QIAfilter Cartridges are special filtration units designed to replace the centrifugation step after alkaline lysis of bacterial cells. After cultures are pelleted, bacterial cells are lysed in NaOH-SDS, neutralized by the addition of acidic potassium acetate, and incubated directly in the QIAfilter Cartridge. The lysate is cleared in a matter of seconds by passing the liquid through the filter. Insoluble complexes containing chromosomal DNA, salt, detergent, and proteins, which form during the neutralization step are completely removed. QIAfilter Cartridges clear bacterial lysates more efficiently than conventional centrifugation. In addition, small-sized SDS precipitates which cannot be separated by centrifugation are completely removed by using the QIAfilter Cartridge.
DNA binding and washing on the QIAGEN-tip
The cleared lysate is loaded onto a pre-equilibrated QIAGEN-tip by gravity flow. The salt and pH conditions of the lysate and the superior selectivity of the QIAGEN resin ensure that only plasmid DNA binds, while degraded RNA, cellular proteins, and metabolites are not retained and appear in the flow-through fraction. The QIAGEN-tip is then washed with medium-salt buffer (Buffer QC) which completely removes any remaining contaminants, such as traces of RNA and protein (e.g., RNase A), without affecting the binding of the plasmid DNA. Buffer QC also disrupts non specific interactions, and allows removal of nucleic acid-binding proteins without the use of phenol. The low concentration of alcohol in the wash buffer eliminates non specific hydrophobic interactions, further enhancing the purity of the bound DNA. The plasmid DNA is then efficiently eluted from the QIAGEN-tip with high salt buffer (Buffer QF or QN).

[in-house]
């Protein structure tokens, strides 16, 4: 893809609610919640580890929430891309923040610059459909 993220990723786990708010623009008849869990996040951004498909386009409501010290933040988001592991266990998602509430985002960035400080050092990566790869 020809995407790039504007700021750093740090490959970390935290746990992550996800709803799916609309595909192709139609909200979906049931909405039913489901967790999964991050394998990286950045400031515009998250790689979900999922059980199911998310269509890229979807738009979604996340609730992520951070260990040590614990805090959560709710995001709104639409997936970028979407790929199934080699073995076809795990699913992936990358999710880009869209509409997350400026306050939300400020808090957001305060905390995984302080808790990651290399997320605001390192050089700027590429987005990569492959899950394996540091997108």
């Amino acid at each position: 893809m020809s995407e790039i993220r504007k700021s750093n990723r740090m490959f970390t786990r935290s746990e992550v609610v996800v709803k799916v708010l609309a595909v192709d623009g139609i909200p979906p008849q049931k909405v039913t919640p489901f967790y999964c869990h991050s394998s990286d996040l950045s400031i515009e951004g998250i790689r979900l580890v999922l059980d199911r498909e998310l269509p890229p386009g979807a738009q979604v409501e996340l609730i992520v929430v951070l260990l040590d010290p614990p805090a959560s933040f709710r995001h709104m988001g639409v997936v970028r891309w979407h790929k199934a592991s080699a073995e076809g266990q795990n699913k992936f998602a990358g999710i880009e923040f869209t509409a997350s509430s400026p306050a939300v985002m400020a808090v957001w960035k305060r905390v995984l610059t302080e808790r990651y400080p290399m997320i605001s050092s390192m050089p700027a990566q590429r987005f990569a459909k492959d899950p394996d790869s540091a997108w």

Desalting and concentration by centrifugation
The eluted plasmid DNA is desalted and concentrated by isopropanol precipitation. Precipitation is carried out at room temperature to minimize coprecipitation of salt. After centrifugation, the DNA pellet is washed with 70% ethanol to remove residual salt and to replace the isopropanol with ethanol, which is more volatile and easily removed. The purified DNA is briefly air-dried and redissolved in a small volume of TE buffer, pH 8.0 or Tris•Cl, pH 8.5, and is ready for use in transfection, sequencing, labeling, cloning, or any other experimental procedure.
Desalting and concentration by QIAprecipitator Module
The eluted plasmid DNA is mixed with isopropanol and applied to the QIAprecipitator Module using the syringe provided in the kit. The module traps the precipitated DNA while the isopropanol mixture flows through. An additional ethanol wash step is recommended, to maximize DNA purity. The precipitated DNA is trapped in the QIAprecipitator as a thin layer, which allows thorough drying and removal of ethanol by simply pushing air through the QIAprecipitator with a syringe. The DNA is then eluted from the QIAprecipitator into a microcentrifuge tube with Buffer TE provided in the kit. Alternatively, any common buffer or water can be used. DNA should be stored at –20°C when eluted with water, as DNA may degrade in the absence of a buffering and a chelating agent. The DNA is ready for use in transfection, sequencing, labeling, cloning, or any other experimental procedure.